What’s All the Buzz About SEL? 5 Ways to Introduce the Emotion Revolution to Your School!

It seems the term Social Emotional Learning or SEL is everywhere these days. For many educators, this is met with a collective sigh of relief. At long last, we are talking about more than just academics and standardized testing when it comes to providing students with a quality education. To others, however, the buzz about SEL may be cause for concern. Is SEL merely a trend? Is it just the flavor of the month that will soon fade away only to be replaced by the next big idea in education?


Here’s why I believe SEL is here to stay:

The Collaborative for Academic and Social and Emotional Learning (CASEL) defines SEL as: The process through which children and adults acquire and effectively apply the knowledge, attitudes, and skills necessary to understand and manage emotions, set and achieve positive goals, feel and show empathy for others, establish and maintain positive relationships, and make responsible decisions.

By that definition, I challenge you to name a single critical issue in education today that is not directly linked to some aspect of Social and Emotional Learning. From school climate and safety, to chronic absenteeism, the opportunity and achievement gaps, bullying and behavior issues, suspensions and expulsions, parent and family engagement, access and equity, 21st Century and global competency skill development, college and career readiness, dropout prevention and graduation rates, teacher effectiveness and burnout. And the list goes on and on.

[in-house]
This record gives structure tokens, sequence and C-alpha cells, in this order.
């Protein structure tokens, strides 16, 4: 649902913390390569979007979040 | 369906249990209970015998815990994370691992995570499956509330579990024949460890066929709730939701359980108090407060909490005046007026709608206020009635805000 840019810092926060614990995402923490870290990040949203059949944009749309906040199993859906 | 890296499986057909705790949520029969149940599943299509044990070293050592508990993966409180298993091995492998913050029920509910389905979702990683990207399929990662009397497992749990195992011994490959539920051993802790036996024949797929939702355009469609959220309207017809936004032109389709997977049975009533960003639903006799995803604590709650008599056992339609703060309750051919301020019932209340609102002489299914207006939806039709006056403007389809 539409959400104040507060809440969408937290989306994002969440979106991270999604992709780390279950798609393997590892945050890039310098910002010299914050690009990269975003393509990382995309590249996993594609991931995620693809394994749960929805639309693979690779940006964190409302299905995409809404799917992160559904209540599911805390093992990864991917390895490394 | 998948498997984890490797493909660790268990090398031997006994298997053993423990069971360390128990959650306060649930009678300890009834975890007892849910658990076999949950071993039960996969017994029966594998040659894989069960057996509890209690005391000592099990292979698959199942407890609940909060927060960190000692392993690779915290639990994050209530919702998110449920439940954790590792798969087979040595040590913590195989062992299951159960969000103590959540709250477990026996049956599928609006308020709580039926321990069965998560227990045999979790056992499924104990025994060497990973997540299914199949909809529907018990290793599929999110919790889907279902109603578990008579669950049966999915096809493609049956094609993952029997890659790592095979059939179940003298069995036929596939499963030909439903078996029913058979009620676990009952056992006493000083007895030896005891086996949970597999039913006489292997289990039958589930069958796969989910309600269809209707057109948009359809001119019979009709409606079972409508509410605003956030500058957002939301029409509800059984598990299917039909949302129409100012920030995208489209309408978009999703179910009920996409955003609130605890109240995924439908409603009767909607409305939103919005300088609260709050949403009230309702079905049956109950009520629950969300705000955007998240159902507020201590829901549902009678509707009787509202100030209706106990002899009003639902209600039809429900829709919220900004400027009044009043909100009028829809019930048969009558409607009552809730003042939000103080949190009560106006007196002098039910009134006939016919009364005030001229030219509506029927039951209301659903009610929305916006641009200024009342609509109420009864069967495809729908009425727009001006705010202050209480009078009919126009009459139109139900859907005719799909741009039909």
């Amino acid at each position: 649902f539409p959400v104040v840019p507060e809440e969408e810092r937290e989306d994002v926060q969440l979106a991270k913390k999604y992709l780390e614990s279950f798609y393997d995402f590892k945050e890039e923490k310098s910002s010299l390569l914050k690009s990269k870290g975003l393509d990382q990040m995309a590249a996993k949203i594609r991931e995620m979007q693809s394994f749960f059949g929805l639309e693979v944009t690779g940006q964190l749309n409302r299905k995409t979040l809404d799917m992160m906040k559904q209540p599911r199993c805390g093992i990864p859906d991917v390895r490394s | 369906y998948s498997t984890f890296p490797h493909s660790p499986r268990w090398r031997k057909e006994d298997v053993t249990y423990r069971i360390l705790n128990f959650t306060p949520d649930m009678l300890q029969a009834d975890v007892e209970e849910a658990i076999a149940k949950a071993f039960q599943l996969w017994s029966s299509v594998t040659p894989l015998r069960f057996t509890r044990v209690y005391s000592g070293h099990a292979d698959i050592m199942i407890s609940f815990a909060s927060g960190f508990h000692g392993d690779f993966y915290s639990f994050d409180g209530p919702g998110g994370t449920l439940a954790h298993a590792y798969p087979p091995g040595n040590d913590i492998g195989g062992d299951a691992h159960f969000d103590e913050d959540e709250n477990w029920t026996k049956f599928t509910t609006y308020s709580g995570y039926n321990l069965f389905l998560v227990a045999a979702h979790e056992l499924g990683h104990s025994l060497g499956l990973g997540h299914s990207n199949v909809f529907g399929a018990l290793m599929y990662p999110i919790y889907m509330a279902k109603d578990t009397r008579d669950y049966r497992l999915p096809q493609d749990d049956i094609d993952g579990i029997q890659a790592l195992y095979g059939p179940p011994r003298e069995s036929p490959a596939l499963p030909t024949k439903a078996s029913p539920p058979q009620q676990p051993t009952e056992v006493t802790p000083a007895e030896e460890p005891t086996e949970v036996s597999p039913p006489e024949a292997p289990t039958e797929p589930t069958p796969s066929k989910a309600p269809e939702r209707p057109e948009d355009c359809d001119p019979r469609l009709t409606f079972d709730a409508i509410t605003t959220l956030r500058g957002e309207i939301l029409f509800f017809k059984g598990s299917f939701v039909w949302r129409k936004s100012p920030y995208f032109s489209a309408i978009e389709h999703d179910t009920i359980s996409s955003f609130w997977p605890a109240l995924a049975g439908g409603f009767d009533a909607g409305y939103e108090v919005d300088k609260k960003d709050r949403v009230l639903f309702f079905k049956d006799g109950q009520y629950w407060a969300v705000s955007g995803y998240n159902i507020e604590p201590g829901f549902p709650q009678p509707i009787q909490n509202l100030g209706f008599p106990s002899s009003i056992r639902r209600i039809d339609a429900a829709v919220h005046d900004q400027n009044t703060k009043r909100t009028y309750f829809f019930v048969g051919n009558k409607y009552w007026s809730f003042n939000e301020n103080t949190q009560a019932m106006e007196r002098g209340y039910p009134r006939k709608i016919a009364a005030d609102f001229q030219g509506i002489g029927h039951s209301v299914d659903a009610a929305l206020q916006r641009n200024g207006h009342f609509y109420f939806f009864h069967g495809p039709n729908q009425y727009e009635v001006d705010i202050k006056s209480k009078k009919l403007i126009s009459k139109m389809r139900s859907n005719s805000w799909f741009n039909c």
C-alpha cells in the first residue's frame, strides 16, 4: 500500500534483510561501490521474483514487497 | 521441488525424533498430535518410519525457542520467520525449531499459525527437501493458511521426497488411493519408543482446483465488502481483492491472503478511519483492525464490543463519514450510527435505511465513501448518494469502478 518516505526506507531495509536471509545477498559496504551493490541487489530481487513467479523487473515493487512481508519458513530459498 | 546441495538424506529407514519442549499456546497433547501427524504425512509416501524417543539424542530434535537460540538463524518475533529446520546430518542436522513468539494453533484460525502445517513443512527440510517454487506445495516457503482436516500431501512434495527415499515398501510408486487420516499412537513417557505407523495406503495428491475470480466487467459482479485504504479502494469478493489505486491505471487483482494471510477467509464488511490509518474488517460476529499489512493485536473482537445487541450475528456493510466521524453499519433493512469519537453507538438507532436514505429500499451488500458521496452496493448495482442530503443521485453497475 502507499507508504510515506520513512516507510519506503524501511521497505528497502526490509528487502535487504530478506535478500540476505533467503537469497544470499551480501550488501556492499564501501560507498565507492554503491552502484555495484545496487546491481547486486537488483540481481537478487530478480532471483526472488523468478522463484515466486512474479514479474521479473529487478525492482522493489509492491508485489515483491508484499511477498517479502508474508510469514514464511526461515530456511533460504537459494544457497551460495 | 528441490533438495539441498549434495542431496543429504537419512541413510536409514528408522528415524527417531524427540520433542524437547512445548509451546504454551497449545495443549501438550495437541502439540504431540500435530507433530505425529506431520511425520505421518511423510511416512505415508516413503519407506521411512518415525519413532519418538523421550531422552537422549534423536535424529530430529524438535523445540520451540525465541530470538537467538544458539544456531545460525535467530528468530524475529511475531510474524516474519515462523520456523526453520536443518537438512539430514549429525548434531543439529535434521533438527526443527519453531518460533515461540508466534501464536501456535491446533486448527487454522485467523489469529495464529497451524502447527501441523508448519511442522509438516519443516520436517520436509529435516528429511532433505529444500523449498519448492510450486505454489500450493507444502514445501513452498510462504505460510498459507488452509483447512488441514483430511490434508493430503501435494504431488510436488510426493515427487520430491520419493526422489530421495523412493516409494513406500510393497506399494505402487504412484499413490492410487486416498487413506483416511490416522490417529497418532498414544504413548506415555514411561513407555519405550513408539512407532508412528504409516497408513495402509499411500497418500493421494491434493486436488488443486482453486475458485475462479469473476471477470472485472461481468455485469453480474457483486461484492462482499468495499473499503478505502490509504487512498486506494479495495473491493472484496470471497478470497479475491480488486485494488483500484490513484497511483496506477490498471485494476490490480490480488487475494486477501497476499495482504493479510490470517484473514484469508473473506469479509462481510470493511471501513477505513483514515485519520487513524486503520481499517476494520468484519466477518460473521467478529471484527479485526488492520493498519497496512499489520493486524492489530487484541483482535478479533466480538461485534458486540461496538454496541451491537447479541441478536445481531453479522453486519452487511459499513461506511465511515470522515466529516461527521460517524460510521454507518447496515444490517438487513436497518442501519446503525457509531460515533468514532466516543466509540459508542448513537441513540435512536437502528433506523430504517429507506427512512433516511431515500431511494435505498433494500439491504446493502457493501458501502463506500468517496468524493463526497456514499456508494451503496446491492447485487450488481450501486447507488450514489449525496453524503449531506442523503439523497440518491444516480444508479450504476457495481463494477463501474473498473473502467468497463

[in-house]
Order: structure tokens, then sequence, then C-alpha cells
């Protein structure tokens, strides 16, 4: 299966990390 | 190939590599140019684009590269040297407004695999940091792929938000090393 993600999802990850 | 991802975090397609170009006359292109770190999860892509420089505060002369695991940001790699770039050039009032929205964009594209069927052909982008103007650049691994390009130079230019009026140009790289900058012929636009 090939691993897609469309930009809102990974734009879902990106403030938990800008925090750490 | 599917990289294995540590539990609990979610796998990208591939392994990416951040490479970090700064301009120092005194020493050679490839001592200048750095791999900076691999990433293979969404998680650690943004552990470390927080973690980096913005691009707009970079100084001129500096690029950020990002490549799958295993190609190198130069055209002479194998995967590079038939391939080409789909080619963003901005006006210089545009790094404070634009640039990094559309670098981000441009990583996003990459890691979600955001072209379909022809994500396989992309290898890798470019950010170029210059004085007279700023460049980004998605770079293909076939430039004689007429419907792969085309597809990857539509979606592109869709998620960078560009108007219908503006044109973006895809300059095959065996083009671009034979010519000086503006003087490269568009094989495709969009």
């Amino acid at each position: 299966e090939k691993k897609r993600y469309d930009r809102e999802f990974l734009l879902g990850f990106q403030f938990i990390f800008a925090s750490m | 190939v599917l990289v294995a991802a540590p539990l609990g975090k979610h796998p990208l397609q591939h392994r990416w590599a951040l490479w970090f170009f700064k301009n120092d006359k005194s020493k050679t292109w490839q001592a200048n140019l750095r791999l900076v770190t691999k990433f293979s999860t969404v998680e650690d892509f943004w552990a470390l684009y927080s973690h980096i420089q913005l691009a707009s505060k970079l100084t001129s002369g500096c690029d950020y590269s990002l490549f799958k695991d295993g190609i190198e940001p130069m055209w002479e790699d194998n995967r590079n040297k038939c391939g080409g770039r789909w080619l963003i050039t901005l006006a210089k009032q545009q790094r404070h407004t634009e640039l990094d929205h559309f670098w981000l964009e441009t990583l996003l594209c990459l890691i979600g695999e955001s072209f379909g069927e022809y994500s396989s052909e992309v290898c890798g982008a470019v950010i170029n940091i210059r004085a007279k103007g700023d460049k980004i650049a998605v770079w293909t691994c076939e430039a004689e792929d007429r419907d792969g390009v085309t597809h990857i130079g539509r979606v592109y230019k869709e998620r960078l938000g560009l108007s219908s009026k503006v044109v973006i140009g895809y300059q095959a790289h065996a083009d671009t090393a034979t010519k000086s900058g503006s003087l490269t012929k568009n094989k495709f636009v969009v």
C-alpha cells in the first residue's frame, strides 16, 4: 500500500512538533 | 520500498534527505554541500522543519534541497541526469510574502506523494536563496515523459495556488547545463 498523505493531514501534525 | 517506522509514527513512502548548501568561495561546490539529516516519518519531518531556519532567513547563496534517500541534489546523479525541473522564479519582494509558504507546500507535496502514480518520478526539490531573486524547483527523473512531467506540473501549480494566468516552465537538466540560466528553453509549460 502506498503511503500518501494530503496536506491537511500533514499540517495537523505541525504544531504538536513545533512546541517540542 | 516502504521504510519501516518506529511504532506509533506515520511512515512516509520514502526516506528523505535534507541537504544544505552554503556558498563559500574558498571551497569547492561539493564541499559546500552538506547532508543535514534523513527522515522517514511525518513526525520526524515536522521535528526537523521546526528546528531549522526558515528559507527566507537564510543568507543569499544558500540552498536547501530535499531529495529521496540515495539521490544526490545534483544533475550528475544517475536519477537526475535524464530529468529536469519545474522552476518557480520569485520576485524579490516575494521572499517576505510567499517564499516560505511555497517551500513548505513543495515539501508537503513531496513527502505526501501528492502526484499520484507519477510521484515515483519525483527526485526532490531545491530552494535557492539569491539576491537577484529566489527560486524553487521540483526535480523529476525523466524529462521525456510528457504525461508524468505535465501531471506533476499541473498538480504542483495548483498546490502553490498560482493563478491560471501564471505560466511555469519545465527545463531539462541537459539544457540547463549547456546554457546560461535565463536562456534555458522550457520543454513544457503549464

And I’m not alone is this belief. “Teachers across the country explained that SEL increases student interest in learning, improves student behavior, prevents and reduces bullying, and improves school climate. In all, more than three quarters of teachers believe a larger focus on SEL will be a major benefit to students. K–12 educators across the nation largely agree SEL skills would positively impact workforce readiness (87 percent), school attendance and graduation (80 percent), life success (87 percent), college preparation (78 percent), and academic success (75 percent)” (Bridgeland, Bruce, and Hariharan 2013, 17).